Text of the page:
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OECD plans to open up tax reform to developing countries welcome but more is needed
Oxfam today gave a cautious welcome to the OECD's plans to open up its tax reform process to developing countries but said more fundamental global tax reforms, beyond BEPS, are still needed to stop corporate tax scandals.
The OECD invitation for all countries and jurisdictions to implement the BEPS action plan – aimed at tackling corporate tax dodging – is expected to be endorsed by G20 Finance Ministers when they meet in Shanghai, China on 26 and 27 February.
Claire Godfrey, Head of Policy for Oxfam’s Even it Up campaign said:
“The OECD’s recognition that all countries need to work together on an equal footing to tackle corporate tax dodging is a positive step. For too long developing countries have had no real say over global tax reforms despite losing billions of dollars to corporate tax dodgers every year.
“However poor countries can only be part of the OECD process if they accept a tax reform package that they had no say in designing, that doesn’t meet many of their needs, and that fails to address critical issues such as the use of tax havens.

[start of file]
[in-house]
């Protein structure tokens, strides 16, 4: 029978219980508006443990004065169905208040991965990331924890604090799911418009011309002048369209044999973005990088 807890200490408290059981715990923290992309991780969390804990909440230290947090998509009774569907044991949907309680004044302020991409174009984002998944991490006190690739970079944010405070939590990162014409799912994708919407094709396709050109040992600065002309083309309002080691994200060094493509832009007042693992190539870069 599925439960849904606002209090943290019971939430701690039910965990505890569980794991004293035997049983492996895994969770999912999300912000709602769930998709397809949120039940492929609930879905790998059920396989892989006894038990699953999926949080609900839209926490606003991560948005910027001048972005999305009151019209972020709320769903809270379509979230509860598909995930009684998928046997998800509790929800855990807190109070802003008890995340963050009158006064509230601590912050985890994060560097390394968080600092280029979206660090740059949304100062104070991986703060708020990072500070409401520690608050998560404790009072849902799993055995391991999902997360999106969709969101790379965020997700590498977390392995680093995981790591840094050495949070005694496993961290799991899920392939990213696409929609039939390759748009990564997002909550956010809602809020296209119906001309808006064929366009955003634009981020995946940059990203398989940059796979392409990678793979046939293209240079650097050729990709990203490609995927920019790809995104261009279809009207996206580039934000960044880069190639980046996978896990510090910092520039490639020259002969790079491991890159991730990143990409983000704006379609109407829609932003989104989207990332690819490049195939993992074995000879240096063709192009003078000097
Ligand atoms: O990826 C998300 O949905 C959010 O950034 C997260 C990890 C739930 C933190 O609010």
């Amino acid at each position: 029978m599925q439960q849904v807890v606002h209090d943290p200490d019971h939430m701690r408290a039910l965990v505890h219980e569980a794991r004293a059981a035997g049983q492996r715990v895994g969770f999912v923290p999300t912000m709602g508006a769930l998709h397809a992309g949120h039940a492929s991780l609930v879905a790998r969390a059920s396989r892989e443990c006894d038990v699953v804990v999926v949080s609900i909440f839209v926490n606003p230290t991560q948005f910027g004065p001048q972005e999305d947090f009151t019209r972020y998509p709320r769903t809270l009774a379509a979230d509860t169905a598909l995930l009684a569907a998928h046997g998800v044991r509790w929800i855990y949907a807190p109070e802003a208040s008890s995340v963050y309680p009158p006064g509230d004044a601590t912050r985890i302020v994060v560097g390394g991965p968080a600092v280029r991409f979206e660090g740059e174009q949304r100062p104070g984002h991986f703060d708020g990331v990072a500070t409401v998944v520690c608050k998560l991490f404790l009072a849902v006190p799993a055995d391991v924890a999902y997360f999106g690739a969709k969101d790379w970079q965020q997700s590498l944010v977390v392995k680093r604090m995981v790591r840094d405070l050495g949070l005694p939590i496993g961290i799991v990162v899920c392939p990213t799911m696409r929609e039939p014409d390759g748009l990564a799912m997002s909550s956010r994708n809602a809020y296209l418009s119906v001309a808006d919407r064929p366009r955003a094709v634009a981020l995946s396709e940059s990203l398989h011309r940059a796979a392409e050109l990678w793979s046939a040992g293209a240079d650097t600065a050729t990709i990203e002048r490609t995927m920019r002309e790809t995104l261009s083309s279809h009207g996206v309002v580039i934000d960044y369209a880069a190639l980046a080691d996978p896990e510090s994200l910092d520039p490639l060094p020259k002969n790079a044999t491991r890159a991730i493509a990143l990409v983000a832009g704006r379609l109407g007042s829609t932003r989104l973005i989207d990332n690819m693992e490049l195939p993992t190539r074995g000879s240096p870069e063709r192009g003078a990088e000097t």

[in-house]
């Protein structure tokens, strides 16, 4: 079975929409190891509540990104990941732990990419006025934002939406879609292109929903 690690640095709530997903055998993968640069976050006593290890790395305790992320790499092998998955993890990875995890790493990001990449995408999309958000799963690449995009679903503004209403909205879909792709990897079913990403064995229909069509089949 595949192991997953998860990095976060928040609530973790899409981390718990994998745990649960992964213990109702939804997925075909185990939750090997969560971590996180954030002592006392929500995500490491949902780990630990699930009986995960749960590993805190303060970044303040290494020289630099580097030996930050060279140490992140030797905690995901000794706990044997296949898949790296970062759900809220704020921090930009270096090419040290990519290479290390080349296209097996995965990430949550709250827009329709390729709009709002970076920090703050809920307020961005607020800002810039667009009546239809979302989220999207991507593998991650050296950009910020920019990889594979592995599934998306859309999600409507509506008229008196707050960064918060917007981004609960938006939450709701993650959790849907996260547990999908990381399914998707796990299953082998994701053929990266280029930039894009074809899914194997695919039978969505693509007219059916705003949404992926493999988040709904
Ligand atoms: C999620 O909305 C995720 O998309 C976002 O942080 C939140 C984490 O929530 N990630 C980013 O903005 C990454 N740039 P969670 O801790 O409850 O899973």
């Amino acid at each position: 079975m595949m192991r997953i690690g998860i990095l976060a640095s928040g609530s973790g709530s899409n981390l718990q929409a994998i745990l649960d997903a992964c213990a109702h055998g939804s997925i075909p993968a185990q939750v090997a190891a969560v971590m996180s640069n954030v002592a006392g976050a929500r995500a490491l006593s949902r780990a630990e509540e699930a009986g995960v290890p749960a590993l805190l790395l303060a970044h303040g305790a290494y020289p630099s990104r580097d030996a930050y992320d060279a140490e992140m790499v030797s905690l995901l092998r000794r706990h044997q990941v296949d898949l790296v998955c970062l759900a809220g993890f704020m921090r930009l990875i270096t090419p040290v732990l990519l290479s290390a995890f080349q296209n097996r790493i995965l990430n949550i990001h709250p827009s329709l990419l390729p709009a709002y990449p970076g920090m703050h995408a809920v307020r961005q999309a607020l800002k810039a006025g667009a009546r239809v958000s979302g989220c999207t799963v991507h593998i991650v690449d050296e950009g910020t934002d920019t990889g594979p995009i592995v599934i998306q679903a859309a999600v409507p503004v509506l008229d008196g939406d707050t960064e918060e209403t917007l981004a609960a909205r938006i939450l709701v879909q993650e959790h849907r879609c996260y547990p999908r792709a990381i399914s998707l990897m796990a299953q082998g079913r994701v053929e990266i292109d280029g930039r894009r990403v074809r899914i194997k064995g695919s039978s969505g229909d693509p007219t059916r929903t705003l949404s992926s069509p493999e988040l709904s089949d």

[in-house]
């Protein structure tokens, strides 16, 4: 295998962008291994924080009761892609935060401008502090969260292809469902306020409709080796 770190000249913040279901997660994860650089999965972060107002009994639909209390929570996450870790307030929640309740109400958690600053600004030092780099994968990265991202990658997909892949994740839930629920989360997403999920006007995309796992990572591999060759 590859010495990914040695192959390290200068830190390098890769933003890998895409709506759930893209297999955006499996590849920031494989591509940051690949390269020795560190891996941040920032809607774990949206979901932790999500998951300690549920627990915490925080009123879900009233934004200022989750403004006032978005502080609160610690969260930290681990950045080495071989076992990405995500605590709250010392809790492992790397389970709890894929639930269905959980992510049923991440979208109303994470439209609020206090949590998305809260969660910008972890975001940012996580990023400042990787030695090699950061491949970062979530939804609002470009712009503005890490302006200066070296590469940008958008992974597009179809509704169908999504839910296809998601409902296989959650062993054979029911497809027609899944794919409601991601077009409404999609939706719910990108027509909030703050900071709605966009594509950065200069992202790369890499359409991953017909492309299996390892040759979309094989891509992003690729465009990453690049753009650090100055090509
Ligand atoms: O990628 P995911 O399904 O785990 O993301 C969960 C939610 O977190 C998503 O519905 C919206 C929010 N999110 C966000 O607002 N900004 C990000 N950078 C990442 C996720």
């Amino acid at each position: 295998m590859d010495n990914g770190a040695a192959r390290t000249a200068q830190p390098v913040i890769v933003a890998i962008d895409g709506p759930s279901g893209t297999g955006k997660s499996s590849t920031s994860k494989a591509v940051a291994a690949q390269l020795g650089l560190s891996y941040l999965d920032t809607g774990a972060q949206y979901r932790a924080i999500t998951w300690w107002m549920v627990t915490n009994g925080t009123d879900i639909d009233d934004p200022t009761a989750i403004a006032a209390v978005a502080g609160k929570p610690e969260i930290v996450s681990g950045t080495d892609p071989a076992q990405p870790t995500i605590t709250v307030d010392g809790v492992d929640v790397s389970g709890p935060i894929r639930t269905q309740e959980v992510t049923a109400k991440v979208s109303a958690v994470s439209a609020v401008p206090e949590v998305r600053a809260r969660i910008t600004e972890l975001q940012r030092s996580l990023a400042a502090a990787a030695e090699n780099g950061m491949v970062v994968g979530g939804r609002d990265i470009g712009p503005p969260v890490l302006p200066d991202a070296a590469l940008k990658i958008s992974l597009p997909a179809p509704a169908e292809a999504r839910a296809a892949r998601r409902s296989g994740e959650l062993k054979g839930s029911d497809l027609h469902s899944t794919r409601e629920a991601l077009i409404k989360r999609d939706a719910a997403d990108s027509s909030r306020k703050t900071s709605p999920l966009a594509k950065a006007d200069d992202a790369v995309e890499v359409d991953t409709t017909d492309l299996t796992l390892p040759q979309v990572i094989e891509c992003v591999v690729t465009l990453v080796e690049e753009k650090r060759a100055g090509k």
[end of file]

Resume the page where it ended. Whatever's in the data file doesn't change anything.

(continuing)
“Poor countries will need more support from the international community if they are to make the most of the reforms currently on the table.
“Ultimately more fundamental reforms to the global tax system, agreed in a truly international forum such as the UN, are needed to stop corporate tax scandals and ensure all countries – rich and poor - can claim the tax revenues owed to them.”
OECD announcement on BEPS (Base Erosion and Profit Shifting) implementation: http://www.oecd.org/ctp/all-interested-countries-and-jurisdictions-to-be-invited-to-join-global-efforts-led-by-the-oecd-and-g20-to-close-international-tax-loopholes.htm
Anna Ratcliff: firstname.lastname@example.org or +44 (0) 7796993288
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